As mentioned in the introduction, the security risks that undermine the stability of financial entities also derive from sources outside the ICT and cyber contexts. As a result, risk management activities must, consequently, make a further and more extensive effort to develop a “comprehensive” approach that also considers economic and geopolitical factors, to be included in the assessment of all possible threats and risk scenarios. Only through this does it become possible to ensure, with greater efficiency, the security of business in financial institutions.

Incident management (Arts. 15-20 – DORA Regulation)

Regarding the management of security incidents, the draft Regulation requires financial entities to put in place a security incident management process that allows for the effective monitoring and recording of ICT-related incidents, in order to harmonize and streamline detection and report procedures. It also provides for an obligation to classify incidents on the basis of criteria dictated by the Supervisory Authorities (so-called materiality thresholds), as well as the obligation to report ICT-related security incidents deemed particularly serious to the competent Authorities. The competent authorities are listed in detail in Art. 41 and are differentiated according to the financial entity required to report the incident.

Under these articles, financial institutions are also obliged to keep documentary records of incident management by way of initial, intermediate and final reports. In addition to this, there are reporting obligations towards customers impacted by the incident, the relevant bodies within the ECB (European Central Bank), and the single points of contact defined by the NIS Directive.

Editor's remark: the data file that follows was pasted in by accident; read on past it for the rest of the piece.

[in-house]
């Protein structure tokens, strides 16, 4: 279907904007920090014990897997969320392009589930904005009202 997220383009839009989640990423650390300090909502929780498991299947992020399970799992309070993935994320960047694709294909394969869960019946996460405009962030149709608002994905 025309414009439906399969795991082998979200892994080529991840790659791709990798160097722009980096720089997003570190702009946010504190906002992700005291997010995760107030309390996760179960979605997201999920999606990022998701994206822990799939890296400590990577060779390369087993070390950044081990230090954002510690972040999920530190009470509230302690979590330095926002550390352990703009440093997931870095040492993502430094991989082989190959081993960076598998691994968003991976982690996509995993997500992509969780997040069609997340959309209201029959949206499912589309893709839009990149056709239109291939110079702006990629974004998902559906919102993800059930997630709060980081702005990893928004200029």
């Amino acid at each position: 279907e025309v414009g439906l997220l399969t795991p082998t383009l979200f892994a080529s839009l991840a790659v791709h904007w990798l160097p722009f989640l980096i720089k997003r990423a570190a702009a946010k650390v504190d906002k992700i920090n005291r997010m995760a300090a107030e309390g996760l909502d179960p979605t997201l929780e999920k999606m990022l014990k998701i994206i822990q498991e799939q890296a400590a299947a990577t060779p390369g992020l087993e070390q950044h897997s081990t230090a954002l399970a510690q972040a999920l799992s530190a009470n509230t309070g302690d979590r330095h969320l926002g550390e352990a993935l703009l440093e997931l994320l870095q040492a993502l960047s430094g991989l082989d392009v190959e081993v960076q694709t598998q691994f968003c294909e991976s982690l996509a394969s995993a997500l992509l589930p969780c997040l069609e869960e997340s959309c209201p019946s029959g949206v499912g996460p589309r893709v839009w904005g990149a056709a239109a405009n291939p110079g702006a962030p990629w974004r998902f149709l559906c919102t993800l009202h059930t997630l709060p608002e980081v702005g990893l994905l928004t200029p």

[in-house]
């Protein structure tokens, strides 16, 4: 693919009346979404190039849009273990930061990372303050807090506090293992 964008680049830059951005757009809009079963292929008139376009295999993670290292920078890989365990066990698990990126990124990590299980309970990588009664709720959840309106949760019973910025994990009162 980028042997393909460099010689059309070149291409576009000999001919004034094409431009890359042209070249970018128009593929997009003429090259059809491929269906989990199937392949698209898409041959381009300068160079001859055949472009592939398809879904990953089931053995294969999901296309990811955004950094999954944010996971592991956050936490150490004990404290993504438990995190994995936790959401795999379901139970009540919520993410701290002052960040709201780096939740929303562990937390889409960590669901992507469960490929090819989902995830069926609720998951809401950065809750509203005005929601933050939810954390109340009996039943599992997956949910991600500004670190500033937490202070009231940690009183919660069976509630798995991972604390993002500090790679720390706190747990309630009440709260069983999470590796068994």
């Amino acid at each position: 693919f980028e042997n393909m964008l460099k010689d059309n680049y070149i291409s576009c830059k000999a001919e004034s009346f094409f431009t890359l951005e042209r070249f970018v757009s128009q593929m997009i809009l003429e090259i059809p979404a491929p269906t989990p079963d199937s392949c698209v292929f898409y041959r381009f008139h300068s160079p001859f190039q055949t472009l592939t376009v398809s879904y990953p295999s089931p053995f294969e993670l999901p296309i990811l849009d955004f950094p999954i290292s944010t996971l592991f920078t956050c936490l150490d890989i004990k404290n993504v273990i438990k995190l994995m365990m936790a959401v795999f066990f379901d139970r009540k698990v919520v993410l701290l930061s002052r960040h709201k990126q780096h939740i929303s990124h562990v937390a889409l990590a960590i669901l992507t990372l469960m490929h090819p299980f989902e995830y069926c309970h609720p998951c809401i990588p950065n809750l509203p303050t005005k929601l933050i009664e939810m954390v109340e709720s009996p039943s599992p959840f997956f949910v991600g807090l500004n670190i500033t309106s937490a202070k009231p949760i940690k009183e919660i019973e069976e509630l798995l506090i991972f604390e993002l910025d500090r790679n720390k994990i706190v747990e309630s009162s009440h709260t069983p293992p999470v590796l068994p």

Resilience testing (Arts. 21-24 – DORA Regulation)

A further relevant point that emerges from the draft Regulation is related to the obligation to carry out appropriate tests that measure the resilience of the organization’s ICT infrastructure at regular intervals in order to proactively identify threats and determine the appropriate corrective measures to avoid mitigation. While from the perspective of ICT risk management, the new Regulation seems to standardize all financial entities, with reference to the activities set forth in Articles 21-24, the European legislator provides a differentiation between the subjects falling within the scope of the Regulation. The draft Regulation, in fact, circumscribes the obligation to perform advanced penetration testing (PT) activities only to large financial institutions. These PT activities may only be carried out by authorized and appropriately certified subjects, with the consequent provisions on the manner in which the relative outputs must be communicated. However, even small companies are required to periodically check the integrity of their ICT systems, including through PT activities.